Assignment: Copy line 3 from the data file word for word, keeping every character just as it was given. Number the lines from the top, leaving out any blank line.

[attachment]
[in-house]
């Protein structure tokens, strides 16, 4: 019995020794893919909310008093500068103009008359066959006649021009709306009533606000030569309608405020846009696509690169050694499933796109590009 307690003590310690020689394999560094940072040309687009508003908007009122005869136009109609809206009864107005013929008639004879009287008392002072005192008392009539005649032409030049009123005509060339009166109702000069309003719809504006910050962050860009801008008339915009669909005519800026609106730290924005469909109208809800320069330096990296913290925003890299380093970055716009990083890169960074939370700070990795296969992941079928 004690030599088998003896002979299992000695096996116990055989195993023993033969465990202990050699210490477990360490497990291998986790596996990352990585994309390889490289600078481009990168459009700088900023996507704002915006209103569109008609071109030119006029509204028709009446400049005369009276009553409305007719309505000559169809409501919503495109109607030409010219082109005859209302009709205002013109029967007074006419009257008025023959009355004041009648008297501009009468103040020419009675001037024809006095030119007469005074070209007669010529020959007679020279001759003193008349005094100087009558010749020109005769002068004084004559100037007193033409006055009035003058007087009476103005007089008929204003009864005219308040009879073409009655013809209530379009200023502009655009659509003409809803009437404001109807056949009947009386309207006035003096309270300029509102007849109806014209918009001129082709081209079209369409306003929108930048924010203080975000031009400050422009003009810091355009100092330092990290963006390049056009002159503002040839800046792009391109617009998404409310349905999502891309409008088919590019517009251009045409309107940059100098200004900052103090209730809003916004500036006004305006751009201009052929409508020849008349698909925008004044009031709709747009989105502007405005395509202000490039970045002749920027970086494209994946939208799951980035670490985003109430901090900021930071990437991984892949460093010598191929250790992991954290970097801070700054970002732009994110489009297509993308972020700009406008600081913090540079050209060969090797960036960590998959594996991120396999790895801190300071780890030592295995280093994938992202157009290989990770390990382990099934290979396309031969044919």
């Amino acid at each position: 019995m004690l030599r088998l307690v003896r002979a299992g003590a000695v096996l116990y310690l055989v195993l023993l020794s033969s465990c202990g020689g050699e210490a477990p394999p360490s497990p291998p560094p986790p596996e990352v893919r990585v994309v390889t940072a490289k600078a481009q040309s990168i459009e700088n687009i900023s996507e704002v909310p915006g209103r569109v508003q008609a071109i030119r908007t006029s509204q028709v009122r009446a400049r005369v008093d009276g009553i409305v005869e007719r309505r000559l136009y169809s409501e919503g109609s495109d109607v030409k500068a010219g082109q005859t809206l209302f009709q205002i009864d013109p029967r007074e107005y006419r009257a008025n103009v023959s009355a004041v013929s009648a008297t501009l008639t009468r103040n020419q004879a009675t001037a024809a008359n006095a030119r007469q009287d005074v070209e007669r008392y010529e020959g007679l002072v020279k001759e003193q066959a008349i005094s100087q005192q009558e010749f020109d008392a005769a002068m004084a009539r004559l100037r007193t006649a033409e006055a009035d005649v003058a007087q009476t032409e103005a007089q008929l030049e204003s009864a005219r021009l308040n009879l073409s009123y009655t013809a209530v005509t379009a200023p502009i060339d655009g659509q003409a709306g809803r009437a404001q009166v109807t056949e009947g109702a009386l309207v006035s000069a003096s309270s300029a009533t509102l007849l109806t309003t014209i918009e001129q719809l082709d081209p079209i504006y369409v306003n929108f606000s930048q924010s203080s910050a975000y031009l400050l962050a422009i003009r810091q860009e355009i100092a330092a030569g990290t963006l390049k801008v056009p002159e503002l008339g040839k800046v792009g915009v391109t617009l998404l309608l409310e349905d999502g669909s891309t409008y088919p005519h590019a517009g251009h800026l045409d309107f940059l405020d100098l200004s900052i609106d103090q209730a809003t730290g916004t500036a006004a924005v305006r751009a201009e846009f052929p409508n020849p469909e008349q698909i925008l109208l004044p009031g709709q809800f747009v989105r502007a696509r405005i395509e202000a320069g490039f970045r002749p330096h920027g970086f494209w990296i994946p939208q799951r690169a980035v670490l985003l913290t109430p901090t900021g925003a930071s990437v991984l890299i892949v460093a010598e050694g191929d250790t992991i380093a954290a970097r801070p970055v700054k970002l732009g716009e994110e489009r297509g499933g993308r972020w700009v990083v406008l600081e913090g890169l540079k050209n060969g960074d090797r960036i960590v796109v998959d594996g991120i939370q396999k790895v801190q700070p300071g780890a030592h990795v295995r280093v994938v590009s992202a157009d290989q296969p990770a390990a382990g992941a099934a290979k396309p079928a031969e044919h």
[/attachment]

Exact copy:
């Amino acid at each position: 019995m004690l030599r088998l307690v003896r002979a299992g003590a000695v096996l116990y310690l055989v195993l023993l020794s033969s465990c202990g020689g050699e210490a477990p394999p360490s497990p291998p560094p986790p596996e990352v893919r990585v994309v390889t940072a490289k600078a481009q040309s990168i459009e700088n687009i900023s996507e704002v909310p915006g209103r569109v508003q008609a071109i030119r908007t006029s509204q028709v009122r009446a400049r005369v008093d009276g009553i409305v005869e007719r309505r000559l136009y169809s409501e919503g109609s495109d109607v030409k500068a010219g082109q005859t809206l209302f009709q205002i009864d013109p029967r007074e107005y006419r009257a008025n103009v023959s009355a004041v013929s009648a008297t501009l008639t009468r103040n020419q004879a009675t001037a024809a008359n006095a030119r007469q009287d005074v070209e007669r008392y010529e020959g007679l002072v020279k001759e003193q066959a008349i005094s100087q005192q009558e010749f020109d008392a005769a002068m004084a009539r004559l100037r007193t006649a033409e006055a009035d005649v003058a007087q009476t032409e103005a007089q008929l030049e204003s009864a005219r021009l308040n009879l073409s009123y009655t013809a209530v005509t379009a200023p502009i060339d655009g659509q003409a709306g809803r009437a404001q009166v109807t056949e009947g109702a009386l309207v006035s000069a003096s309270s300029a009533t509102l007849l109806t309003t014209i918009e001129q719809l082709d081209p079209i504006y369409v306003n929108f606000s930048q924010s203080s910050a975000y031009l400050l962050a422009i003009r810091q860009e355009i100092a330092a030569g990290t963006l390049k801008v056009p002159e503002l008339g040839k800046v792009g915009v391109t617009l998404l309608l409310e349905d999502g669909s891309t409008y088919p005519h590019a517009g251009h800026l045409d309107f940059l405020d100098l200004s900052i609106d103090q209730a809003t730290g916004t500036a006004a924005v305006r751009a201009e846009f052929p409508n020849p469909e008349q698909i925008l109208l004044p009031g709709q809800f747009v989105r502007a696509r405005i395509e202000a320069g490039f970045r002749p330096h920027g970086f494209w990296i994946p939208q799951r690169a980035v670490l985003l913290t109430p901090t900021g925003a930071s990437v991984l890299i892949v460093a010598e050694g191929d250790t992991i380093a954290a970097r801070p970055v700054k970002l732009g716009e994110e489009r297509g499933g993308r972020w700009v990083v406008l600081e913090g890169l540079k050209n060969g960074d090797r960036i960590v796109v998959d594996g991120i939370q396999k790895v801190q700070p300071g780890a030592h990795v295995r280093v994938v590009s992202a157009d290989q296969p990770a390990a382990g992941a099934a290979k396309p079928a031969e044919h």